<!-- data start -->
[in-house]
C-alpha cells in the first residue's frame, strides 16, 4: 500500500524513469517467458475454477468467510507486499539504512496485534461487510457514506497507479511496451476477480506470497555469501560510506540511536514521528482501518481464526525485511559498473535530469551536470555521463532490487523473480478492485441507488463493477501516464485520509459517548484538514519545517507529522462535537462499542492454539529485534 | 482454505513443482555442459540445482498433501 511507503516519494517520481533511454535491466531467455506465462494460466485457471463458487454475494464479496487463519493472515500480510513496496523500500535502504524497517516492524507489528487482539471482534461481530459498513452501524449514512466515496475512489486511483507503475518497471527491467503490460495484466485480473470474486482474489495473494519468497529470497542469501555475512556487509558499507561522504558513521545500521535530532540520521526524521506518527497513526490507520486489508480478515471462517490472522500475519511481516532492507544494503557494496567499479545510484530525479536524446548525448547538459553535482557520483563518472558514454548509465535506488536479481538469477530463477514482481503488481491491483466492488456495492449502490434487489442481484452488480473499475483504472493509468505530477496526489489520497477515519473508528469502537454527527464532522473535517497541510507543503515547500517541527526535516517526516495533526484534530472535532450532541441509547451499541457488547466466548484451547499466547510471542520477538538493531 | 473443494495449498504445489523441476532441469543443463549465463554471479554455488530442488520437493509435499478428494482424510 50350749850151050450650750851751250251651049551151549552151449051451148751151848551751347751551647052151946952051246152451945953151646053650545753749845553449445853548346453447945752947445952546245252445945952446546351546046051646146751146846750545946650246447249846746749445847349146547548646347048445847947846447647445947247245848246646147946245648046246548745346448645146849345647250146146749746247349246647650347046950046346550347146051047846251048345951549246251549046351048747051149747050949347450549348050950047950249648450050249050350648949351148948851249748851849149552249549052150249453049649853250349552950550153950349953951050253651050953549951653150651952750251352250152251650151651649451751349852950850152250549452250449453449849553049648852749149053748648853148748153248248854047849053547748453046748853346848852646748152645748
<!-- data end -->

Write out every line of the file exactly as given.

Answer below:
[in-house]
C-alpha cells in the first residue's frame, strides 16, 4: 500500500524513469517467458475454477468467510507486499539504512496485534461487510457514506497507479511496451476477480506470497555469501560510506540511536514521528482501518481464526525485511559498473535530469551536470555521463532490487523473480478492485441507488463493477501516464485520509459517548484538514519545517507529522462535537462499542492454539529485534 | 482454505513443482555442459540445482498433501 511507503516519494517520481533511454535491466531467455506465462494460466485457471463458487454475494464479496487463519493472515500480510513496496523500500535502504524497517516492524507489528487482539471482534461481530459498513452501524449514512466515496475512489486511483507503475518497471527491467503490460495484466485480473470474486482474489495473494519468497529470497542469501555475512556487509558499507561522504558513521545500521535530532540520521526524521506518527497513526490507520486489508480478515471462517490472522500475519511481516532492507544494503557494496567499479545510484530525479536524446548525448547538459553535482557520483563518472558514454548509465535506488536479481538469477530463477514482481503488481491491483466492488456495492449502490434487489442481484452488480473499475483504472493509468505530477496526489489520497477515519473508528469502537454527527464532522473535517497541510507543503515547500517541527526535516517526516495533526484534530472535532450532541441509547451499541457488547466466548484451547499466547510471542520477538538493531 | 473443494495449498504445489523441476532441469543443463549465463554471479554455488530442488520437493509435499478428494482424510 50350749850151050450650750851751250251651049551151549552151449051451148751151848551751347751551647052151946952051246152451945953151646053650545753749845553449445853548346453447945752947445952546245252445945952446546351546046051646146751146846750545946650246447249846746749445847349146547548646347048445847947846447647445947247245848246646147946245648046246548745346448645146849345647250146146749746247349246647650347046950046346550347146051047846251048345951549246251549046351048747051149747050949347450549348050950047950249648450050249050350648949351148948851249748851849149552249549052150249453049649853250349552950550153950349953951050253651050953549951653150651952750251352250152251650151651649451751349852950850152250549452250449453449849553049648852749149053748648853148748153248248854047849053547748453046748853346848852646748152645748